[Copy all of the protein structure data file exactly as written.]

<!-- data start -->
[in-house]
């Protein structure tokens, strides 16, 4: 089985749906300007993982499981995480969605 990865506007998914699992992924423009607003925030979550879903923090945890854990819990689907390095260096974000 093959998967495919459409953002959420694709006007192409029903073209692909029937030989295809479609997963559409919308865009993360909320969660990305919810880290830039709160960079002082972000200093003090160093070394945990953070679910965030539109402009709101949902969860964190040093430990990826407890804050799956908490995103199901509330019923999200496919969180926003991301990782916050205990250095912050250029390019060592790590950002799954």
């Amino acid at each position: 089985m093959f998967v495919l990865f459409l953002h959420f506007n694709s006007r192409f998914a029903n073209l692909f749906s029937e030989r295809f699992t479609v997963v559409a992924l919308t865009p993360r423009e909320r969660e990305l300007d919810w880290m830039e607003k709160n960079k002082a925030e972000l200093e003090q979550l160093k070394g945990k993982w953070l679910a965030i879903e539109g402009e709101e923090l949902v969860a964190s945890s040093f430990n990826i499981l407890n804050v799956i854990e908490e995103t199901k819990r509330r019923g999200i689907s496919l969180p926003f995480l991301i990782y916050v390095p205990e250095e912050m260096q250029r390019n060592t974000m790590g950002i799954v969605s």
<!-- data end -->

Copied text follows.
[in-house]
């Protein structure tokens, strides 16, 4: 089985749906300007993982499981995480969605 990865506007998914699992992924423009607003925030979550879903923090945890854990819990689907390095260096974000 093959998967495919459409953002959420694709006007192409029903073209692909029937030989295809479609997963559409919308865009993360909320969660990305919810880290830039709160960079002082972000200093003090160093070394945990953070679910965030539109402009709101949902969860964190040093430990990826407890804050799956908490995103199901509330019923999200496919969180926003991301990782916050205990250095912050250029390019060592790590950002799954």
């Amino acid at each position: 089985m093959f998967v495919l990865f459409l953002h959420f506007n694709s006007r192409f998914a029903n073209l692909f749906s029937e030989r295809f699992t479609v997963v559409a992924l919308t865009p993360r423009e909320r969660e990305l300007d919810w880290m830039e607003k709160n960079k002082a925030e972000l200093e003090q979550l160093k070394g945990k993982w953070l679910a965030i879903e539109g402009e709101e923090l949902v969860a964190s945890s040093f430990n990826i499981l407890n804050v799956i854990e908490e995103t199901k819990r509330r019923g999200i689907s496919l969180p926003f995480l991301i990782y916050v390095p205990e250095e912050m260096q250029r390019n060592t974000m790590g950002i799954v969605s």